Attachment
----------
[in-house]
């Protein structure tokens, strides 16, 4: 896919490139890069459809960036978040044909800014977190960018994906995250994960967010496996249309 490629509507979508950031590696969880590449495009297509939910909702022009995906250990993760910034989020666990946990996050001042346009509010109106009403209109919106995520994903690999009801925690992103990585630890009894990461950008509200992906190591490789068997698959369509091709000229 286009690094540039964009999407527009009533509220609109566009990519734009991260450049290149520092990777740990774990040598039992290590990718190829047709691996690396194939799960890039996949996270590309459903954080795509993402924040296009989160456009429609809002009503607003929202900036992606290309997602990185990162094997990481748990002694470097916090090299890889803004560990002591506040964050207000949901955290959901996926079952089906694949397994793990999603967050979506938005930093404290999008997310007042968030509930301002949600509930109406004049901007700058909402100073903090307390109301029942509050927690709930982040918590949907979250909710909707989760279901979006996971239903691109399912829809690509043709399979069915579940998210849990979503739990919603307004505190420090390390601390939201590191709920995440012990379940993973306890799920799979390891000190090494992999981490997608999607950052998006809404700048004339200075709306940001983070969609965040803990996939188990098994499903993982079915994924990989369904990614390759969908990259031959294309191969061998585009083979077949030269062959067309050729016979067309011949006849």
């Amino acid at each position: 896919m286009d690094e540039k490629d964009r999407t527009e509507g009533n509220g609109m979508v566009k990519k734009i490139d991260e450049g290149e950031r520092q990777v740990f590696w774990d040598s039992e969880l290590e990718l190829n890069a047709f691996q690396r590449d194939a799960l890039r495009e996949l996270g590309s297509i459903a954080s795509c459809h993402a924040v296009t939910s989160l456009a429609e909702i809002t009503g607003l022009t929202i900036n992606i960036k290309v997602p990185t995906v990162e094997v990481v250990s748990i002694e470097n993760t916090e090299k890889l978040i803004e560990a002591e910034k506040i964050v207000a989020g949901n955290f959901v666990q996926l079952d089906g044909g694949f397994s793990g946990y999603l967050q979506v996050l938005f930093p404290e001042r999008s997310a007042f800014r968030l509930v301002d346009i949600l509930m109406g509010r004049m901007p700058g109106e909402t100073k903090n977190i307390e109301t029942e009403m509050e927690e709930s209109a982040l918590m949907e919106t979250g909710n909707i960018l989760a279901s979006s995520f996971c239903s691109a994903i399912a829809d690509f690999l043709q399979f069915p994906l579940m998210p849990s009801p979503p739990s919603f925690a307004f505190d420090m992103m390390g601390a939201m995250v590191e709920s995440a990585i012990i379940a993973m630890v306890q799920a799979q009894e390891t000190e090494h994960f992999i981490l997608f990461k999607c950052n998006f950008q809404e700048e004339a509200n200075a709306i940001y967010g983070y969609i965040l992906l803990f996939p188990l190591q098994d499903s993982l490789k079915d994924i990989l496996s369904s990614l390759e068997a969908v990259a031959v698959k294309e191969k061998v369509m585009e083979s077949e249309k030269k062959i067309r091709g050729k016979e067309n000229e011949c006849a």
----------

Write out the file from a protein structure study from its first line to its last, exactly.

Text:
[in-house]
């Protein structure tokens, strides 16, 4: 896919490139890069459809960036978040044909800014977190960018994906995250994960967010496996249309 490629509507979508950031590696969880590449495009297509939910909702022009995906250990993760910034989020666990946990996050001042346009509010109106009403209109919106995520994903690999009801925690992103990585630890009894990461950008509200992906190591490789068997698959369509091709000229 286009690094540039964009999407527009009533509220609109566009990519734009991260450049290149520092990777740990774990040598039992290590990718190829047709691996690396194939799960890039996949996270590309459903954080795509993402924040296009989160456009429609809002009503607003929202900036992606290309997602990185990162094997990481748990002694470097916090090299890889803004560990002591506040964050207000949901955290959901996926079952089906694949397994793990999603967050979506938005930093404290999008997310007042968030509930301002949600509930109406004049901007700058909402100073903090307390109301029942509050927690709930982040918590949907979250909710909707989760279901979006996971239903691109399912829809690509043709399979069915579940998210849990979503739990919603307004505190420090390390601390939201590191709920995440012990379940993973306890799920799979390891000190090494992999981490997608999607950052998006809404700048004339200075709306940001983070969609965040803990996939188990098994499903993982079915994924990989369904990614390759969908990259031959294309191969061998585009083979077949030269062959067309050729016979067309011949006849």
């Amino acid at each position: 896919m286009d690094e540039k490629d964009r999407t527009e509507g009533n509220g609109m979508v566009k990519k734009i490139d991260e450049g290149e950031r520092q990777v740990f590696w774990d040598s039992e969880l290590e990718l190829n890069a047709f691996q690396r590449d194939a799960l890039r495009e996949l996270g590309s297509i459903a954080s795509c459809h993402a924040v296009t939910s989160l456009a429609e909702i809002t009503g607003l022009t929202i900036n992606i960036k290309v997602p990185t995906v990162e094997v990481v250990s748990i002694e470097n993760t916090e090299k890889l978040i803004e560990a002591e910034k506040i964050v207000a989020g949901n955290f959901v666990q996926l079952d089906g044909g694949f397994s793990g946990y999603l967050q979506v996050l938005f930093p404290e001042r999008s997310a007042f800014r968030l509930v301002d346009i949600l509930m109406g509010r004049m901007p700058g109106e909402t100073k903090n977190i307390e109301t029942e009403m509050e927690e709930s209109a982040l918590m949907e919106t979250g909710n909707i960018l989760a279901s979006s995520f996971c239903s691109a994903i399912a829809d690509f690999l043709q399979f069915p994906l579940m998210p849990s009801p979503p739990s919603f925690a307004f505190d420090m992103m390390g601390a939201m995250v590191e709920s995440a990585i012990i379940a993973m630890v306890q799920a799979q009894e390891t000190e090494h994960f992999i981490l997608f990461k999607c950052n998006f950008q809404e700048e004339a509200n200075a709306i940001y967010g983070y969609i965040l992906l803990f996939p188990l190591q098994d499903s993982l490789k079915d994924i990989l496996s369904s990614l390759e068997a969908v990259a031959v698959k294309e191969k061998v369509m585009e083979s077949e249309k030269k062959i067309r091709g050729k016979e067309n000229e011949c006849a």